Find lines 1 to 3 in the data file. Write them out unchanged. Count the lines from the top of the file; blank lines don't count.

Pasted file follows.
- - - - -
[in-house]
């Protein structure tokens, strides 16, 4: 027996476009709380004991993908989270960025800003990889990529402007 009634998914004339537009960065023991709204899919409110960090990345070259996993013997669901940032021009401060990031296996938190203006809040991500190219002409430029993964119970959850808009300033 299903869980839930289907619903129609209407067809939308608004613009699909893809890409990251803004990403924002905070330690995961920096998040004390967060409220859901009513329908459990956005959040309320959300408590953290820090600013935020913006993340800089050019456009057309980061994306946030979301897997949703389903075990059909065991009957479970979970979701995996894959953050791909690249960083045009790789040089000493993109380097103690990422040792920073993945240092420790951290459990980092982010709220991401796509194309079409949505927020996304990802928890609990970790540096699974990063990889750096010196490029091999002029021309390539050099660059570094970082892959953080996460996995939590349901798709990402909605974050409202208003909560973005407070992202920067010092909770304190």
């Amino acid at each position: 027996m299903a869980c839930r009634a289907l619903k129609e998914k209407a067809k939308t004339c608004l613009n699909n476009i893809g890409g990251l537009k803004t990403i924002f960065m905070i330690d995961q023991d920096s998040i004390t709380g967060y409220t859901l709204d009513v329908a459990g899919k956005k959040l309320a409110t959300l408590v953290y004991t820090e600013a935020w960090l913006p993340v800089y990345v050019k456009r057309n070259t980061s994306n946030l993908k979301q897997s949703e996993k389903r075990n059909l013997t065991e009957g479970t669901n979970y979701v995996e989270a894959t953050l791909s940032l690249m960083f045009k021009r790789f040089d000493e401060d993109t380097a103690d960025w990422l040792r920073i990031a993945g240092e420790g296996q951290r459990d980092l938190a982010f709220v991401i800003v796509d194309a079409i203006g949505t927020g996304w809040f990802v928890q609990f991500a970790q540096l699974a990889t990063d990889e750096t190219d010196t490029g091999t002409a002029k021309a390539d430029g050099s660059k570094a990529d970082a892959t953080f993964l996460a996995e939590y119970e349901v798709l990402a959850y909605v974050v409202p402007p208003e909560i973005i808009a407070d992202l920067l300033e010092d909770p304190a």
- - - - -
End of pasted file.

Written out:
[in-house]
């Protein structure tokens, strides 16, 4: 027996476009709380004991993908989270960025800003990889990529402007 009634998914004339537009960065023991709204899919409110960090990345070259996993013997669901940032021009401060990031296996938190203006809040991500190219002409430029993964119970959850808009300033 299903869980839930289907619903129609209407067809939308608004613009699909893809890409990251803004990403924002905070330690995961920096998040004390967060409220859901009513329908459990956005959040309320959300408590953290820090600013935020913006993340800089050019456009057309980061994306946030979301897997949703389903075990059909065991009957479970979970979701995996894959953050791909690249960083045009790789040089000493993109380097103690990422040792920073993945240092420790951290459990980092982010709220991401796509194309079409949505927020996304990802928890609990970790540096699974990063990889750096010196490029091999002029021309390539050099660059570094970082892959953080996460996995939590349901798709990402909605974050409202208003909560973005407070992202920067010092909770304190």
């Amino acid at each position: 027996m299903a869980c839930r009634a289907l619903k129609e998914k209407a067809k939308t004339c608004l613009n699909n476009i893809g890409g990251l537009k803004t990403i924002f960065m905070i330690d995961q023991d920096s998040i004390t709380g967060y409220t859901l709204d009513v329908a459990g899919k956005k959040l309320a409110t959300l408590v953290y004991t820090e600013a935020w960090l913006p993340v800089y990345v050019k456009r057309n070259t980061s994306n946030l993908k979301q897997s949703e996993k389903r075990n059909l013997t065991e009957g479970t669901n979970y979701v995996e989270a894959t953050l791909s940032l690249m960083f045009k021009r790789f040089d000493e401060d993109t380097a103690d960025w990422l040792r920073i990031a993945g240092e420790g296996q951290r459990d980092l938190a982010f709220v991401i800003v796509d194309a079409i203006g949505t927020g996304w809040f990802v928890q609990f991500a970790q540096l699974a990889t990063d990889e750096t190219d010196t490029g091999t002409a002029k021309a390539d430029g050099s660059k570094a990529d970082a892959t953080f993964l996460a996995e939590y119970e349901v798709l990402a959850y909605v974050v409202p402007p208003e909560i973005i808009a407070d992202l920067l300033e010092d909770p304190a």